In Jordan, Garfield County Clerk and Recorder Janet Sherer said she had not seen any documents filed similar to the ones attributed to Wilson and Leuer in Lake and Gallatin counties.

"Not like that," Sherer said, "and we haven't since the Freemen were out here."

The story was the same in Missoula County.

"I'm not aware of any," Deputy Clerk and Recorder Debbe Merseal said. "Typically if we see a deal that looks strange, we'll have the county attorney's office look at it before we record anything that could affect the title to a house."

An Internet search for "Justin Zachary Leuer" turns up a May 2008 Chapter 13 bankruptcy hearing in U.S. Bankruptcy Court in Butte.

One for "Brent Arthur Wilson" reveals a couple of messages posted by someone of that name at americacanbefree.com.

There, two-day "freedom seminars" are offered by "a small group of folks from the southeast corner of America" who have "been awakened to some of the most frightening news about our freedom."

The seminars deal with paying mortgages, Internal Revenue Service debt and setting off public debt, among other things. According to the Web site, the fees for the seminars are $405 or $505, depending on how early one registers, and that if one of the dollars isn't paid using a pre-1964 silver dollar, an additional $40 will be tacked on.

"Do you offer your seminars on DVD or audio download?" a May 13, 2008 e-mail from "Brent-Arthur Wilson" asks. "Also, may I obtain the docs from these seminars. I may not be able to attend one of your seminars in the near future but am very interested in using your technologies - please advise."

A May 21, 2008, e-mail from Wilson reads, "What arrangements must I make with you to attend your closest or next closest seminar. If the seminars are full or airlines tapped out (I'm in Oregon/WA), may I buy your booklet. A friend has lent me his audios."

A phone number for Billy Ray Hall, listed as the contact for many of the seminars, was not answered and did not accept messages.

***

Much of Wilson's alleged scam was unraveled by Realtor Ed McCurdy of Prudential Montana Real Estate's Polson office.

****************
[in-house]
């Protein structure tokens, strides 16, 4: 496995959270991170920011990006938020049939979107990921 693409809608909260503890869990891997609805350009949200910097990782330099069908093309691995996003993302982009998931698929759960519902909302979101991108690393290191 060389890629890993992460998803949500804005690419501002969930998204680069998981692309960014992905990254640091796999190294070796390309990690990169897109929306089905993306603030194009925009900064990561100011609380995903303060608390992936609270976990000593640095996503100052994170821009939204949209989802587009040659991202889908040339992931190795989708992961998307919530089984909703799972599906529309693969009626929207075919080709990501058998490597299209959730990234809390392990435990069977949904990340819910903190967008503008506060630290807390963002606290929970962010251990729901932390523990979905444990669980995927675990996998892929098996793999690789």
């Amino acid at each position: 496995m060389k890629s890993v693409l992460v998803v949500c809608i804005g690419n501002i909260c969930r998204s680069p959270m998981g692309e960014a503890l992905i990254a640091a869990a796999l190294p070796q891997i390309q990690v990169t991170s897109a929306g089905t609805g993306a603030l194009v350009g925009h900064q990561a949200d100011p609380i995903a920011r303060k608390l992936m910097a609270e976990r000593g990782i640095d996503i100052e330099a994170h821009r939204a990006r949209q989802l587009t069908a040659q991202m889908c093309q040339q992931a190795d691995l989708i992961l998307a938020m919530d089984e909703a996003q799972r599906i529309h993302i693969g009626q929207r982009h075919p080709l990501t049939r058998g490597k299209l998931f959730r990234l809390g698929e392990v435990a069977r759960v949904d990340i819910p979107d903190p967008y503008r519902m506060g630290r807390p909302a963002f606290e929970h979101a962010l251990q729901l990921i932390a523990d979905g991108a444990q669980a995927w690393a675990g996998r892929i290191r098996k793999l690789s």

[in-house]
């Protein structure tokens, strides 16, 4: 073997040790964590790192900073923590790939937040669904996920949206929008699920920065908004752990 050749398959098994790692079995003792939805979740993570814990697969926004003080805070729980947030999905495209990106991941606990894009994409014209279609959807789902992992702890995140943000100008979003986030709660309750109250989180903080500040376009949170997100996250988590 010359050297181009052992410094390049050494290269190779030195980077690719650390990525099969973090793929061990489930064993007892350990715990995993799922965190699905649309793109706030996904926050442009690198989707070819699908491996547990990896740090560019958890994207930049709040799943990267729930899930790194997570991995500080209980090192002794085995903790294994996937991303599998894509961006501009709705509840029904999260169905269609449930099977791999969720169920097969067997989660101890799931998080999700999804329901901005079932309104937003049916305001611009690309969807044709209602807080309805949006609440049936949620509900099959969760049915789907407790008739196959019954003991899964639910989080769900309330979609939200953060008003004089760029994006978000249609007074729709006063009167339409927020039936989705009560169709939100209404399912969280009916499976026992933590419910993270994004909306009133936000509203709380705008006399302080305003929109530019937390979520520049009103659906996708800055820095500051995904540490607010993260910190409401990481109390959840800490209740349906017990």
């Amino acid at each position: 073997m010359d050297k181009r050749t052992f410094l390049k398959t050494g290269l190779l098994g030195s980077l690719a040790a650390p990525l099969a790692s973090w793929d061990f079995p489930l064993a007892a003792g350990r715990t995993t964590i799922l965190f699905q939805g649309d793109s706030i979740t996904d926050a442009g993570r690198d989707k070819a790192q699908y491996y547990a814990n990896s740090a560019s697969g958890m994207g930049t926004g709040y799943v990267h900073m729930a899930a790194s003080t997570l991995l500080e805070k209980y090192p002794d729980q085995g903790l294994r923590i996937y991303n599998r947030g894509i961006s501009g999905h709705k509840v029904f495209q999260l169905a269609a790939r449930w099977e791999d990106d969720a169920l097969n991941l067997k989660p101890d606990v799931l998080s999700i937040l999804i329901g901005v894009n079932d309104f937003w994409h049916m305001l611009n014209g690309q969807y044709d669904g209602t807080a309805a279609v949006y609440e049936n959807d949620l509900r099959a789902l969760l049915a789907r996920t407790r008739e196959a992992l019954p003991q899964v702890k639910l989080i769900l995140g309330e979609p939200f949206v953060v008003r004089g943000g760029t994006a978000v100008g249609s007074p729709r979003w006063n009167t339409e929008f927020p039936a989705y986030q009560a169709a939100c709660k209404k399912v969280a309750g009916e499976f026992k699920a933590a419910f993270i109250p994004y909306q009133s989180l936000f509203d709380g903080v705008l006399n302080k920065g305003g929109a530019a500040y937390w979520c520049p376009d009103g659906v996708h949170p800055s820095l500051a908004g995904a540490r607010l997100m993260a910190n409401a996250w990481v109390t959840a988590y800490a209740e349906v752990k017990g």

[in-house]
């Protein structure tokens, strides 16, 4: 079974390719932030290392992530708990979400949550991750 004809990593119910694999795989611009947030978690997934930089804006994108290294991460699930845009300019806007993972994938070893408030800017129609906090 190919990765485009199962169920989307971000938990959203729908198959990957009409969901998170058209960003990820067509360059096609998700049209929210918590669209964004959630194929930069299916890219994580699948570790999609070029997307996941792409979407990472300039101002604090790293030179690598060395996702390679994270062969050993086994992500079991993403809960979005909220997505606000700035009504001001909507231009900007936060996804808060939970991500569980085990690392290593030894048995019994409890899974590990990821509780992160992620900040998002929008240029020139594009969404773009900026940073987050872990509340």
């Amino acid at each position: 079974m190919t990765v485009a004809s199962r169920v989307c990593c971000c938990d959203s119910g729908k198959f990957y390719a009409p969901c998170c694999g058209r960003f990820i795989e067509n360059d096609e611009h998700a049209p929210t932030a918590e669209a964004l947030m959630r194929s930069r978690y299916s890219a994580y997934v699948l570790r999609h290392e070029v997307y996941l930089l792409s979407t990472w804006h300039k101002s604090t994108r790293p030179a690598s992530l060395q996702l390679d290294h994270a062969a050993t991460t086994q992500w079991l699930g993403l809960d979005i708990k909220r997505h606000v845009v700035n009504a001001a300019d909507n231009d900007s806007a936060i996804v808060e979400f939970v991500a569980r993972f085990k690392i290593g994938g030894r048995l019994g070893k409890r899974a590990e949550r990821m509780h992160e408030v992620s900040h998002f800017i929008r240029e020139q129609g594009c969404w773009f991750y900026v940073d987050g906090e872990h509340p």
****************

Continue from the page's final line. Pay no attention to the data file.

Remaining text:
Missing "for sale" signs he'd just placed on a $300,000 log home he'd been enlisted by the Federal Home Loan Mortgage Corp., also known as Freddie Mac, to market caught McCurdy's attention. Turned out McCurdy's key no longer fit the front door, and a sign taped in the window suggested the property was now in the possession of someone else.

McCurdy launched his own investigation, detailed Feb. 18 in the Missoulian, and turned up many of the documents Wilson filed in Lake County, where Wilson - who gave a Washington, D.C., Post Office box as his address in his initial appearance in Lake County - listed home addresses in both Park County, Wyo., and Seaside, Ore.

In the Clerk's Office in Clatsop County, Ore., where Seaside is located, an official said a search for Brent Arthur Wilson turned up no odd-looking documents, but did list several IRS liens placed on properties in Wilson's name, one of them still outstanding.

In Park County, Wyo., Clerk Kelly Jensen said she was not aware of documents with similar language being filed there, but does recall notices appearing on courthouse bulletin boards and elsewhere in Cody "that seem vaguely familiar."

McCurdy turned over what he learned last summer to the Lake County Sheriff's Office, which obtained a felony arrest warrant for Wilson. Wilson was later detained after being pulled over for a traffic violation in California.

Wilson is jailed in the Lake County Detention Center on $100,000 bond, on charges that include theft, deceptive practices and tampering with public records or information, all felonies. Prosecutors requested a mental health evaluation for Wilson after his arraignment in District Court, where Wilson - acting as his own attorney - referred to the judge by her first name and announced he neither had, nor wanted, constitutional rights.

An omnibus hearing in the case is scheduled for Thursday in Polson.

Reporter Vince Devlin can be reached at 1-800-366-7186 or vdevlin@missoulian.com.